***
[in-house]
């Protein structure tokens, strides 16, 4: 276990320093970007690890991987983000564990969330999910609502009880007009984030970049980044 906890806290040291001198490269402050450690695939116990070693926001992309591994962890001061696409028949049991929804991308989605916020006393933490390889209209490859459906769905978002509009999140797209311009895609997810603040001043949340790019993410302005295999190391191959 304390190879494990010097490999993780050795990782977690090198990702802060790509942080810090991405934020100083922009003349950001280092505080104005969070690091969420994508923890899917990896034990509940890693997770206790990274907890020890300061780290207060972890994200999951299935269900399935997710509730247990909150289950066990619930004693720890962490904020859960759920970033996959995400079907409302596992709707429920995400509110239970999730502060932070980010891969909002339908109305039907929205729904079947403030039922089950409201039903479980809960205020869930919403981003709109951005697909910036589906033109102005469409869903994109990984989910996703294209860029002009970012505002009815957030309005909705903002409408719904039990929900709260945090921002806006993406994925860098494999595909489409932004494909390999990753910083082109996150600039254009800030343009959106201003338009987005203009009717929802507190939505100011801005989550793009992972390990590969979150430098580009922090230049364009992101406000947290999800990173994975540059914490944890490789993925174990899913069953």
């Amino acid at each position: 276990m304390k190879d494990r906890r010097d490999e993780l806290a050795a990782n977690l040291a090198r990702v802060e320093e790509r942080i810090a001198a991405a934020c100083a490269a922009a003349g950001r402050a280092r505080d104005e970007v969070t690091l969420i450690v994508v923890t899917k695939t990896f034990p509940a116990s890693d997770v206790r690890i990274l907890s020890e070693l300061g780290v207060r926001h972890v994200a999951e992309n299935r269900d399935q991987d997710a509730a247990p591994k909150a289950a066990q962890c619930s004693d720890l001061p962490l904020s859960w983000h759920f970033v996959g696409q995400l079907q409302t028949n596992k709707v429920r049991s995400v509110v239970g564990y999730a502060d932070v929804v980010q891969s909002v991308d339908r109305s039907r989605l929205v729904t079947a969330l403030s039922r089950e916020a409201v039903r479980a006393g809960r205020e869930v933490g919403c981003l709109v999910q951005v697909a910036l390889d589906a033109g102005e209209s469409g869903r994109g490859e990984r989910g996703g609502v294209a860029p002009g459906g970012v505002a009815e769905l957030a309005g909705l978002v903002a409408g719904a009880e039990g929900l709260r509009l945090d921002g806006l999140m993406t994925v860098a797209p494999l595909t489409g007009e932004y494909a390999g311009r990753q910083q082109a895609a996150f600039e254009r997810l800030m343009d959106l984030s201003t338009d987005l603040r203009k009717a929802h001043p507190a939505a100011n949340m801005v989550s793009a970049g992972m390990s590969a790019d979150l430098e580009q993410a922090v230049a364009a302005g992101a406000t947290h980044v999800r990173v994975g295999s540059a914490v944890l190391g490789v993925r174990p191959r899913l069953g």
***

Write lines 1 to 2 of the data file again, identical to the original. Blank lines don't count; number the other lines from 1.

[in-house]
């Protein structure tokens, strides 16, 4: 276990320093970007690890991987983000564990969330999910609502009880007009984030970049980044 906890806290040291001198490269402050450690695939116990070693926001992309591994962890001061696409028949049991929804991308989605916020006393933490390889209209490859459906769905978002509009999140797209311009895609997810603040001043949340790019993410302005295999190391191959 304390190879494990010097490999993780050795990782977690090198990702802060790509942080810090991405934020100083922009003349950001280092505080104005969070690091969420994508923890899917990896034990509940890693997770206790990274907890020890300061780290207060972890994200999951299935269900399935997710509730247990909150289950066990619930004693720890962490904020859960759920970033996959995400079907409302596992709707429920995400509110239970999730502060932070980010891969909002339908109305039907929205729904079947403030039922089950409201039903479980809960205020869930919403981003709109951005697909910036589906033109102005469409869903994109990984989910996703294209860029002009970012505002009815957030309005909705903002409408719904039990929900709260945090921002806006993406994925860098494999595909489409932004494909390999990753910083082109996150600039254009800030343009959106201003338009987005203009009717929802507190939505100011801005989550793009992972390990590969979150430098580009922090230049364009992101406000947290999800990173994975540059914490944890490789993925174990899913069953």